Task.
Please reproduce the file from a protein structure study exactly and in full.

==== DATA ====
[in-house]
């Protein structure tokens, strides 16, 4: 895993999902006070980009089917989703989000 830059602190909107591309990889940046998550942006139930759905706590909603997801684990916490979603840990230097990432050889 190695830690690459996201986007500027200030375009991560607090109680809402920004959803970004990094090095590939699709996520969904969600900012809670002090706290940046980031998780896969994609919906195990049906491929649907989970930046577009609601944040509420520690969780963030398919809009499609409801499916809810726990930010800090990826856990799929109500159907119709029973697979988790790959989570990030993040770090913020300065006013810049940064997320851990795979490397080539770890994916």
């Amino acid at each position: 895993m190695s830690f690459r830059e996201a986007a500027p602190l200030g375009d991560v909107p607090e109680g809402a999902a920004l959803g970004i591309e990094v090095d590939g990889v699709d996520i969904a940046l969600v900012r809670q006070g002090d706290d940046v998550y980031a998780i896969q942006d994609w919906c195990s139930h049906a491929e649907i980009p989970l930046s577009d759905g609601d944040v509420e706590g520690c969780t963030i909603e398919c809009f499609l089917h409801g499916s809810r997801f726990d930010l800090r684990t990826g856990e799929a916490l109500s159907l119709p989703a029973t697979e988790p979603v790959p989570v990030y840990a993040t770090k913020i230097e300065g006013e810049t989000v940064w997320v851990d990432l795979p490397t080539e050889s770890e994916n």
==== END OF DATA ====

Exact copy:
[in-house]
């Protein structure tokens, strides 16, 4: 895993999902006070980009089917989703989000 830059602190909107591309990889940046998550942006139930759905706590909603997801684990916490979603840990230097990432050889 190695830690690459996201986007500027200030375009991560607090109680809402920004959803970004990094090095590939699709996520969904969600900012809670002090706290940046980031998780896969994609919906195990049906491929649907989970930046577009609601944040509420520690969780963030398919809009499609409801499916809810726990930010800090990826856990799929109500159907119709029973697979988790790959989570990030993040770090913020300065006013810049940064997320851990795979490397080539770890994916």
């Amino acid at each position: 895993m190695s830690f690459r830059e996201a986007a500027p602190l200030g375009d991560v909107p607090e109680g809402a999902a920004l959803g970004i591309e990094v090095d590939g990889v699709d996520i969904a940046l969600v900012r809670q006070g002090d706290d940046v998550y980031a998780i896969q942006d994609w919906c195990s139930h049906a491929e649907i980009p989970l930046s577009d759905g609601d944040v509420e706590g520690c969780t963030i909603e398919c809009f499609l089917h409801g499916s809810r997801f726990d930010l800090r684990t990826g856990e799929a916490l109500s159907l119709p989703a029973t697979e988790p979603v790959p989570v990030y840990a993040t770090k913020i230097e300065g006013e810049t989000v940064w997320v851990d990432l795979p490397t080539e050889s770890e994916n």